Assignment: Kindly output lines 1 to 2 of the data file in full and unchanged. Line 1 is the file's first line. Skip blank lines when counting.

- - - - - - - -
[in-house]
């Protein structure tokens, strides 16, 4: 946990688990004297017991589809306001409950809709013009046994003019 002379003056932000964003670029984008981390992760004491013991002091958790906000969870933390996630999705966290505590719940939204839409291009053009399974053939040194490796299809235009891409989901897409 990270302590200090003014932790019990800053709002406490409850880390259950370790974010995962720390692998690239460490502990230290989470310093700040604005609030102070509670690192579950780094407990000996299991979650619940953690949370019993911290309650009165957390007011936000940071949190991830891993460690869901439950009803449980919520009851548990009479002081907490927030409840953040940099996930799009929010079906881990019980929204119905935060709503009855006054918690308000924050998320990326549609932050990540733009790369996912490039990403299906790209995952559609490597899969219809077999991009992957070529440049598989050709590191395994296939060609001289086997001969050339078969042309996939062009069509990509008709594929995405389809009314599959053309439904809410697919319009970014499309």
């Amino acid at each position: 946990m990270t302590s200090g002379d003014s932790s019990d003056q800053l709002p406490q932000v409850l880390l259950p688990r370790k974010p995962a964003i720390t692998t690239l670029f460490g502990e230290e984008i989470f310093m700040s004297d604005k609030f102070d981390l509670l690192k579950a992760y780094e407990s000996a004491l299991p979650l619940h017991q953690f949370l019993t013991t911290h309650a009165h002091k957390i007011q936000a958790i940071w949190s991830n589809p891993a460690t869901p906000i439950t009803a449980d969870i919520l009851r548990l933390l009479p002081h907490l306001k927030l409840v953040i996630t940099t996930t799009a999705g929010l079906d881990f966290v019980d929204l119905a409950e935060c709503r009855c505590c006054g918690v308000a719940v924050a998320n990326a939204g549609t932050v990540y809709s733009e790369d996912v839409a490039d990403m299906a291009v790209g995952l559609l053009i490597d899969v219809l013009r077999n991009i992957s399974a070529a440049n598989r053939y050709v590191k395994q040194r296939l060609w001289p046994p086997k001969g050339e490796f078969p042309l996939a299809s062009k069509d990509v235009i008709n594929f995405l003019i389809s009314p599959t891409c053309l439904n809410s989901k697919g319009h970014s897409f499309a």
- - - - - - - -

[in-house]
């Protein structure tokens, strides 16, 4: 946990688990004297017991589809306001409950809709013009046994003019 002379003056932000964003670029984008981390992760004491013991002091958790906000969870933390996630999705966290505590719940939204839409291009053009399974053939040194490796299809235009891409989901897409 990270302590200090003014932790019990800053709002406490409850880390259950370790974010995962720390692998690239460490502990230290989470310093700040604005609030102070509670690192579950780094407990000996299991979650619940953690949370019993911290309650009165957390007011936000940071949190991830891993460690869901439950009803449980919520009851548990009479002081907490927030409840953040940099996930799009929010079906881990019980929204119905935060709503009855006054918690308000924050998320990326549609932050990540733009790369996912490039990403299906790209995952559609490597899969219809077999991009992957070529440049598989050709590191395994296939060609001289086997001969050339078969042309996939062009069509990509008709594929995405389809009314599959053309439904809410697919319009970014499309």